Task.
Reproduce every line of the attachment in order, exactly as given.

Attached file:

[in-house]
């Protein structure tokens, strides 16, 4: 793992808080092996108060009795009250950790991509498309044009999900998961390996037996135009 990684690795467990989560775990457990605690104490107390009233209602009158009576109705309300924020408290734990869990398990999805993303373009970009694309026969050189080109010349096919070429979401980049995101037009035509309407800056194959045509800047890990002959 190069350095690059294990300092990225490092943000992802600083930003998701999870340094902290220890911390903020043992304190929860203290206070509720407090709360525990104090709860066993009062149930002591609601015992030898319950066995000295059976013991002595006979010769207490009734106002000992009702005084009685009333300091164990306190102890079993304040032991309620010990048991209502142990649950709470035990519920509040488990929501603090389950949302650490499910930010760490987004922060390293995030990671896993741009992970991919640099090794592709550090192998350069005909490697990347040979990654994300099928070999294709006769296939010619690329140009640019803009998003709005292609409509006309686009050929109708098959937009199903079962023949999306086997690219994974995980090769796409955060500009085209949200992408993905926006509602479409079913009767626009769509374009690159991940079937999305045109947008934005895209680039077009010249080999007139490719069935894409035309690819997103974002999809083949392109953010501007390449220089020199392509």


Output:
[in-house]
């Protein structure tokens, strides 16, 4: 793992808080092996108060009795009250950790991509498309044009999900998961390996037996135009 990684690795467990989560775990457990605690104490107390009233209602009158009576109705309300924020408290734990869990398990999805993303373009970009694309026969050189080109010349096919070429979401980049995101037009035509309407800056194959045509800047890990002959 190069350095690059294990300092990225490092943000992802600083930003998701999870340094902290220890911390903020043992304190929860203290206070509720407090709360525990104090709860066993009062149930002591609601015992030898319950066995000295059976013991002595006979010769207490009734106002000992009702005084009685009333300091164990306190102890079993304040032991309620010990048991209502142990649950709470035990519920509040488990929501603090389950949302650490499910930010760490987004922060390293995030990671896993741009992970991919640099090794592709550090192998350069005909490697990347040979990654994300099928070999294709006769296939010619690329140009640019803009998003709005292609409509006309686009050929109708098959937009199903079962023949999306086997690219994974995980090769796409955060500009085209949200992408993905926006509602479409079913009767626009769509374009690159991940079937999305045109947008934005895209680039077009010249080999007139490719069935894409035309690819997103974002999809083949392109953010501007390449220089020199392509």